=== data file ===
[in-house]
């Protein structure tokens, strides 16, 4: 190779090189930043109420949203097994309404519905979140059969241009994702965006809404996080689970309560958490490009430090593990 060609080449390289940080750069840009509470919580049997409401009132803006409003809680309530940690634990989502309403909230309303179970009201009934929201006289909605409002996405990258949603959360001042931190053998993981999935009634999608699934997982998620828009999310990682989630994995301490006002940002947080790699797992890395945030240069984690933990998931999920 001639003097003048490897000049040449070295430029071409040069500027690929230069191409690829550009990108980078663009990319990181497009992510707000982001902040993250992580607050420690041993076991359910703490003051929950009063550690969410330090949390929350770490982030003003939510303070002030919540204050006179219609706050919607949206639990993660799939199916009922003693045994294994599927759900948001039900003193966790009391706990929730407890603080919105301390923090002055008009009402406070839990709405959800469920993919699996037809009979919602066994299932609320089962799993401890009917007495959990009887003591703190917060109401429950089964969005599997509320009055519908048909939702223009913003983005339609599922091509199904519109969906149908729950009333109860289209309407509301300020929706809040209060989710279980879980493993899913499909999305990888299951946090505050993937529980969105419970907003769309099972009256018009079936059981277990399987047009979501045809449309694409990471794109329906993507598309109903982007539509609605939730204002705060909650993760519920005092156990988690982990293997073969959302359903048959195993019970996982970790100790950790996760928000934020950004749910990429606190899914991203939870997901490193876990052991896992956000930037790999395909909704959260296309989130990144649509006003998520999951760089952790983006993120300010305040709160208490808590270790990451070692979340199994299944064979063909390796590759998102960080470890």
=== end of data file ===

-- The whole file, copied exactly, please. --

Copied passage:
[in-house]
């Protein structure tokens, strides 16, 4: 190779090189930043109420949203097994309404519905979140059969241009994702965006809404996080689970309560958490490009430090593990 060609080449390289940080750069840009509470919580049997409401009132803006409003809680309530940690634990989502309403909230309303179970009201009934929201006289909605409002996405990258949603959360001042931190053998993981999935009634999608699934997982998620828009999310990682989630994995301490006002940002947080790699797992890395945030240069984690933990998931999920 001639003097003048490897000049040449070295430029071409040069500027690929230069191409690829550009990108980078663009990319990181497009992510707000982001902040993250992580607050420690041993076991359910703490003051929950009063550690969410330090949390929350770490982030003003939510303070002030919540204050006179219609706050919607949206639990993660799939199916009922003693045994294994599927759900948001039900003193966790009391706990929730407890603080919105301390923090002055008009009402406070839990709405959800469920993919699996037809009979919602066994299932609320089962799993401890009917007495959990009887003591703190917060109401429950089964969005599997509320009055519908048909939702223009913003983005339609599922091509199904519109969906149908729950009333109860289209309407509301300020929706809040209060989710279980879980493993899913499909999305990888299951946090505050993937529980969105419970907003769309099972009256018009079936059981277990399987047009979501045809449309694409990471794109329906993507598309109903982007539509609605939730204002705060909650993760519920005092156990988690982990293997073969959302359903048959195993019970996982970790100790950790996760928000934020950004749910990429606190899914991203939870997901490193876990052991896992956000930037790999395909909704959260296309989130990144649509006003998520999951760089952790983006993120300010305040709160208490808590270790990451070692979340199994299944064979063909390796590759998102960080470890």